Oh, this word can get one in a lot of trouble. Some have tact, some don’t. Tact can ride with a low tide, so subtle it only tickles your toes, or the lack of it strikes like lightning and knocks you flat. I think the universal truth is you need a little insight into human nature to practice the art of tact. Politicians are often so tactful, their promises slip from their mouths like melted butter. Not much good if there’s no toast with it. I heard an acquaintance tell a co-worker ‘make up does wonders for a plain face’. Now that kind of tact brings the claws out. How about the person who always accuses others of being judgmental. Isn’t that the essence of being judgmental? The person didn’t earn a degree in tact from a ‘smart’ school. But I like this definition: “Tact is the art of putting your foot down without stepping on anyone’s toes.” Laurence J. Peter gets credit for that. Writers don’t worry about tact, they let their characters say anything they want. That’s great fun and some might say tactless. If a reader only knew the source of a character’s remarks…like the in-law who says, ‘well, (huff, huff) you don’t…’ You should rebuke with ‘you’re so open-minded’ but really you know she has a hole in her head. If said, it would cause trouble at the family potluck dinner but it makes others laugh in a good story. Trouble—a word to avoid. So I’ll stick with tact and try real hard to describe others as they see themselves.
What’s your T word for the day? Fatal Mistake by Wil A. Emerson, Amazon.com, Kindle
A difficult subject, this thing called self-discipline. It’s not about what you do, but what you choose not to do. There’s power in self-discipline. To say no, to take a stand, to work beyond your perceived capacity, to deny instant gratification—those are wow moments. Self-discipline negates weakness, leaves behind a sense of well-being—not a behind of greater proportion. It offers peace of mind instead of a sense of failure. It offers pleasure, too. More pleasure than the high of sugar or the self-prescribed drug of choice. The pleasure of a job well done, accomplishment, wearing a pair of pants your body is supposed to fit in, money saved instead of wasted on cigarettes, the completion of a task that is important for you or others. Master over your own mind. Self-discipline…a good thing. Writer’s live by it…so on to the next day of this A-Z challenge..gotta do it…gotta do it…. What’s your S word?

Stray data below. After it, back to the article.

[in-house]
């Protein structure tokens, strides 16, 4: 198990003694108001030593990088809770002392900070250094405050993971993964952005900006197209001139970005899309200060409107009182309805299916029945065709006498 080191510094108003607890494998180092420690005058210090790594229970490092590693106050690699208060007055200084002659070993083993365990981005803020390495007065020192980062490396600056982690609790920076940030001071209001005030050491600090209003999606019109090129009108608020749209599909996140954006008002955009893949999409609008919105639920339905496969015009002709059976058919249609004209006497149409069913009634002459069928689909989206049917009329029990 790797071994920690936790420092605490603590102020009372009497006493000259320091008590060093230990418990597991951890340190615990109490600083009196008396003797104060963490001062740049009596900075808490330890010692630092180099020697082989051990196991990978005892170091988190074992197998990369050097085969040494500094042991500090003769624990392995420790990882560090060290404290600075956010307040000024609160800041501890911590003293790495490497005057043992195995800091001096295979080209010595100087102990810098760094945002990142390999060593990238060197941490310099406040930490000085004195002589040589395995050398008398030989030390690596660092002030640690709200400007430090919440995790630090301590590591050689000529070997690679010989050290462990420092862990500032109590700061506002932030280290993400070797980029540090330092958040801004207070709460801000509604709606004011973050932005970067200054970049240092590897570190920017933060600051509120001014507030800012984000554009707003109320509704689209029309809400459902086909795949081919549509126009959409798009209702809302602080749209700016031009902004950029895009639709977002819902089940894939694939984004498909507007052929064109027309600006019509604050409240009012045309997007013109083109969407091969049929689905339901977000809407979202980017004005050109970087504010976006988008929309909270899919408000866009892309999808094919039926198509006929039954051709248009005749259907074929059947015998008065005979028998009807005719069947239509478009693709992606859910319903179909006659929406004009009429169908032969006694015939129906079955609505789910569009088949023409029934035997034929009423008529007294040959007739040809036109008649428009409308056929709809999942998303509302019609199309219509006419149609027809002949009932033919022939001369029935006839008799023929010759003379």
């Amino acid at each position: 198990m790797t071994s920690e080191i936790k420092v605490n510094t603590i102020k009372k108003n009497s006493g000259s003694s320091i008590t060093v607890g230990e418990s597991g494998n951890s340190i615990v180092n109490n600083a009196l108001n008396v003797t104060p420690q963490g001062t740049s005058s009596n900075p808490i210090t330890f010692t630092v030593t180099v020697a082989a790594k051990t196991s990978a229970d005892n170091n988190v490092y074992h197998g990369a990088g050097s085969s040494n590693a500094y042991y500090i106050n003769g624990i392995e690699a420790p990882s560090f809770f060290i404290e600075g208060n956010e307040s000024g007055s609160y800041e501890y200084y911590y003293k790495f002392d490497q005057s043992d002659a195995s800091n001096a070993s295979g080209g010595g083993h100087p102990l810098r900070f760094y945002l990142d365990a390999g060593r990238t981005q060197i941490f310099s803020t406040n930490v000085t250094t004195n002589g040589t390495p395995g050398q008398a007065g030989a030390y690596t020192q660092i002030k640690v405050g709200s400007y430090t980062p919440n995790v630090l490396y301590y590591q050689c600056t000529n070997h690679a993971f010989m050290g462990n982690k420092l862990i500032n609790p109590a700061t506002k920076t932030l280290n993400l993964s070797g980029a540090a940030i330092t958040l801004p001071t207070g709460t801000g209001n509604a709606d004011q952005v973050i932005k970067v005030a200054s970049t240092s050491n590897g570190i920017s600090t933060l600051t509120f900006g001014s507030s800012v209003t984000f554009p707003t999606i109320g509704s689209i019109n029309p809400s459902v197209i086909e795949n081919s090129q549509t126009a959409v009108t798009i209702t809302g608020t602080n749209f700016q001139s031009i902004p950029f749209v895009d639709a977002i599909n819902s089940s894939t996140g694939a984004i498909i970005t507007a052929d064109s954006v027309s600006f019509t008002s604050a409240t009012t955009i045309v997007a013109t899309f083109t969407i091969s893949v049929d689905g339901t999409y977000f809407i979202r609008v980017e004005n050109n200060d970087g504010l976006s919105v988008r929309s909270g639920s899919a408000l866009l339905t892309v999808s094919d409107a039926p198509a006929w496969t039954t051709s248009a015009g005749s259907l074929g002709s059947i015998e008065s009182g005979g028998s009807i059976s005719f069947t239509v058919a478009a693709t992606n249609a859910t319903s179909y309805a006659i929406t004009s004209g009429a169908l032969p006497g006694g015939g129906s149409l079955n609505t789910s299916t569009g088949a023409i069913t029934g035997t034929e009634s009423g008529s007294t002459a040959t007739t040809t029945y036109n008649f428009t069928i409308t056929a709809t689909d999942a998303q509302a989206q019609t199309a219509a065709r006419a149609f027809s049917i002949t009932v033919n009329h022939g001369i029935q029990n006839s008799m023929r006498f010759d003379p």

Heavy words in the R category: respect, responsibility, religion, rules, rumors, ridicule. But my finger landed on right.
Funny word, right is. I can turn right, live right, right a wrong. I can give up a right or I can allow you a right. I can in some circumstances take away your right. I wish could write right so I wouldn’t sit here and wonder if I wrote the right word or not. Right doesn’t come easy. Sometimes you have to work for it even if it is a constitutional right. Sometimes you have to fight for it even if it’s an inalienable right. Left and right may be at odds over rights and sometimes rights can be wrongs. Thus so, Robert Frost said ‘I hold it to be the inalienable right of anybody to go to hell in his own way’. Right now, I’m pleased most of my rights have not been trampled on. Guess it’s because I live in the right country, in the right time and place, for all the right reasons. I’ll leave you with this thought: “The greatest right in the world is the right to be wrong.” The credit goes to Harry Weinberger, born in 1888, written in “The First Casualties in War.” Around 1917. Fits the day, doesn’t it?